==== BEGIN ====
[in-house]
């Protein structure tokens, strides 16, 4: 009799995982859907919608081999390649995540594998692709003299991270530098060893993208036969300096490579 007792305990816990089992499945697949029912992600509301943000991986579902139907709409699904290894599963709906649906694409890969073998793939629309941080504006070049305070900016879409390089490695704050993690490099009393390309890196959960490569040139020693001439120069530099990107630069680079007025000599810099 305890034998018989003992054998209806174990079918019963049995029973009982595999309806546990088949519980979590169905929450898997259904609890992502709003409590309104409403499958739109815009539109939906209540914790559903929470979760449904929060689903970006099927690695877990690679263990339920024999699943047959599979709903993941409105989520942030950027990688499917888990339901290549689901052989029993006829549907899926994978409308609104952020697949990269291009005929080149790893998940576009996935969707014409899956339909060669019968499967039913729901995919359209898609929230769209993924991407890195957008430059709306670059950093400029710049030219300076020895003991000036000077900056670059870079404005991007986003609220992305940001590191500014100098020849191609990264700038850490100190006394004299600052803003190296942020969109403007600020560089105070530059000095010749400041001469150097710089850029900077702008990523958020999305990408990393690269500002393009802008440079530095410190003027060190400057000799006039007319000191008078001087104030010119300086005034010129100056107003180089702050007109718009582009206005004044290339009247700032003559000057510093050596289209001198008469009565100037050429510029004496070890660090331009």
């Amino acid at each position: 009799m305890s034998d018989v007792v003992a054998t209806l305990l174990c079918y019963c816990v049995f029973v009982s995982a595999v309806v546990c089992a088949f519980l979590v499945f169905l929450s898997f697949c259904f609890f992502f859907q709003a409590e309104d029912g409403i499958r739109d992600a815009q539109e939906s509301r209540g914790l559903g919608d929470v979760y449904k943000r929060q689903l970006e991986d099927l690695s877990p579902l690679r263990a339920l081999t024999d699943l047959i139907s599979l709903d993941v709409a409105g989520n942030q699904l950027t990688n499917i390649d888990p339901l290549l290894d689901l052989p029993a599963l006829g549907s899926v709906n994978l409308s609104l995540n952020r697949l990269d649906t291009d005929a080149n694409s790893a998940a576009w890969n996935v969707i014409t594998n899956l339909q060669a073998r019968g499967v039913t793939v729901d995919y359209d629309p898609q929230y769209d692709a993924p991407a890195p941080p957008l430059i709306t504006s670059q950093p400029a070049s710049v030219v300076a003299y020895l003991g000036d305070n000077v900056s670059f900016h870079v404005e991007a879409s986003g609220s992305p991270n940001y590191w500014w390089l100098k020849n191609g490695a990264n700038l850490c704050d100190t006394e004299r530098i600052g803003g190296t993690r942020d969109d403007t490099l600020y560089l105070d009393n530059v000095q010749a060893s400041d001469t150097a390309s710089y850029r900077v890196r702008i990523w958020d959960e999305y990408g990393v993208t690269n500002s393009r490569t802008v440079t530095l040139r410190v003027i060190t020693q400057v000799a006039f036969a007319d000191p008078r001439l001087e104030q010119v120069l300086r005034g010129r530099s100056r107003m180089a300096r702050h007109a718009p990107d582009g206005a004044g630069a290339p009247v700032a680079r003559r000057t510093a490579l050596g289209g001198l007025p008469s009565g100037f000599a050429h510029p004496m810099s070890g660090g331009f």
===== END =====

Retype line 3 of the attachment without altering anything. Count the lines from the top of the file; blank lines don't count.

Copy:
């Amino acid at each position: 009799m305890s034998d018989v007792v003992a054998t209806l305990l174990c079918y019963c816990v049995f029973v009982s995982a595999v309806v546990c089992a088949f519980l979590v499945f169905l929450s898997f697949c259904f609890f992502f859907q709003a409590e309104d029912g409403i499958r739109d992600a815009q539109e939906s509301r209540g914790l559903g919608d929470v979760y449904k943000r929060q689903l970006e991986d099927l690695s877990p579902l690679r263990a339920l081999t024999d699943l047959i139907s599979l709903d993941v709409a409105g989520n942030q699904l950027t990688n499917i390649d888990p339901l290549l290894d689901l052989p029993a599963l006829g549907s899926v709906n994978l409308s609104l995540n952020r697949l990269d649906t291009d005929a080149n694409s790893a998940a576009w890969n996935v969707i014409t594998n899956l339909q060669a073998r019968g499967v039913t793939v729901d995919y359209d629309p898609q929230y769209d692709a993924p991407a890195p941080p957008l430059i709306t504006s670059q950093p400029a070049s710049v030219v300076a003299y020895l003991g000036d305070n000077v900056s670059f900016h870079v404005e991007a879409s986003g609220s992305p991270n940001y590191w500014w390089l100098k020849n191609g490695a990264n700038l850490c704050d100190t006394e004299r530098i600052g803003g190296t993690r942020d969109d403007t490099l600020y560089l105070d009393n530059v000095q010749a060893s400041d001469t150097a390309s710089y850029r900077v890196r702008i990523w958020d959960e999305y990408g990393v993208t690269n500002s393009r490569t802008v440079t530095l040139r410190v003027i060190t020693q400057v000799a006039f036969a007319d000191p008078r001439l001087e104030q010119v120069l300086r005034g010129r530099s100056r107003m180089a300096r702050h007109a718009p990107d582009g206005a004044g630069a290339p009247v700032a680079r003559r000057t510093a490579l050596g289209g001198l007025p008469s009565g100037f000599a050429h510029p004496m810099s070890g660090g331009f």